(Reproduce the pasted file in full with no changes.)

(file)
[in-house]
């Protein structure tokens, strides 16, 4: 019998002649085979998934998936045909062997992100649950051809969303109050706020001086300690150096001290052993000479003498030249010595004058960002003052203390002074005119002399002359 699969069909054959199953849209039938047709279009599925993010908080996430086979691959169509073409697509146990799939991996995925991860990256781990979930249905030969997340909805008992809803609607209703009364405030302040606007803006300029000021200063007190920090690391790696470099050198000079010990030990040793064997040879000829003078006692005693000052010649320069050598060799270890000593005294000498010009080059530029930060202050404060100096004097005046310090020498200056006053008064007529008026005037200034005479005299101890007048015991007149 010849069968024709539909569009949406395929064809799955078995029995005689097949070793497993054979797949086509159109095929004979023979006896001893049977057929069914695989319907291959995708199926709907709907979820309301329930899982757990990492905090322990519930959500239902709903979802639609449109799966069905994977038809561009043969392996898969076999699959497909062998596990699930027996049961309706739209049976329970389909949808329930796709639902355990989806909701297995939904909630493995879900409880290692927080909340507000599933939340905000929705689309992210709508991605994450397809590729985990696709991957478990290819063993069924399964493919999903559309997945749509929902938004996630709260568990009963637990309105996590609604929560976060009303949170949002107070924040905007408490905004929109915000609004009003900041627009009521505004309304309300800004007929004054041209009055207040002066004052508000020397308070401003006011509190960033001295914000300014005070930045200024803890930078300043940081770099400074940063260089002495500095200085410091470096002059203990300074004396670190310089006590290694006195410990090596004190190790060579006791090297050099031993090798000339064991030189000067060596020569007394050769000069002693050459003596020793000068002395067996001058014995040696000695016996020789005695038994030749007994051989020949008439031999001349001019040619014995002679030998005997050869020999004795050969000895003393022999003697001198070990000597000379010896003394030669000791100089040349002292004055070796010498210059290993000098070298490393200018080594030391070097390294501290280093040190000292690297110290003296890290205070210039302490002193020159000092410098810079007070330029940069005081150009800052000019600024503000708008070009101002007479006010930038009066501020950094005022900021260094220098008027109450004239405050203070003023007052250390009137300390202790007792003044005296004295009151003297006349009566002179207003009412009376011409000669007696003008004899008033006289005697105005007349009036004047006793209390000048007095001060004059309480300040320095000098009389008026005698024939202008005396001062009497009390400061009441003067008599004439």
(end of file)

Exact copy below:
[in-house]
């Protein structure tokens, strides 16, 4: 019998002649085979998934998936045909062997992100649950051809969303109050706020001086300690150096001290052993000479003498030249010595004058960002003052203390002074005119002399002359 699969069909054959199953849209039938047709279009599925993010908080996430086979691959169509073409697509146990799939991996995925991860990256781990979930249905030969997340909805008992809803609607209703009364405030302040606007803006300029000021200063007190920090690391790696470099050198000079010990030990040793064997040879000829003078006692005693000052010649320069050598060799270890000593005294000498010009080059530029930060202050404060100096004097005046310090020498200056006053008064007529008026005037200034005479005299101890007048015991007149 010849069968024709539909569009949406395929064809799955078995029995005689097949070793497993054979797949086509159109095929004979023979006896001893049977057929069914695989319907291959995708199926709907709907979820309301329930899982757990990492905090322990519930959500239902709903979802639609449109799966069905994977038809561009043969392996898969076999699959497909062998596990699930027996049961309706739209049976329970389909949808329930796709639902355990989806909701297995939904909630493995879900409880290692927080909340507000599933939340905000929705689309992210709508991605994450397809590729985990696709991957478990290819063993069924399964493919999903559309997945749509929902938004996630709260568990009963637990309105996590609604929560976060009303949170949002107070924040905007408490905004929109915000609004009003900041627009009521505004309304309300800004007929004054041209009055207040002066004052508000020397308070401003006011509190960033001295914000300014005070930045200024803890930078300043940081770099400074940063260089002495500095200085410091470096002059203990300074004396670190310089006590290694006195410990090596004190190790060579006791090297050099031993090798000339064991030189000067060596020569007394050769000069002693050459003596020793000068002395067996001058014995040696000695016996020789005695038994030749007994051989020949008439031999001349001019040619014995002679030998005997050869020999004795050969000895003393022999003697001198070990000597000379010896003394030669000791100089040349002292004055070796010498210059290993000098070298490393200018080594030391070097390294501290280093040190000292690297110290003296890290205070210039302490002193020159000092410098810079007070330029940069005081150009800052000019600024503000708008070009101002007479006010930038009066501020950094005022900021260094220098008027109450004239405050203070003023007052250390009137300390202790007792003044005296004295009151003297006349009566002179207003009412009376011409000669007696003008004899008033006289005697105005007349009036004047006793209390000048007095001060004059309480300040320095000098009389008026005698024939202008005396001062009497009390400061009441003067008599004439």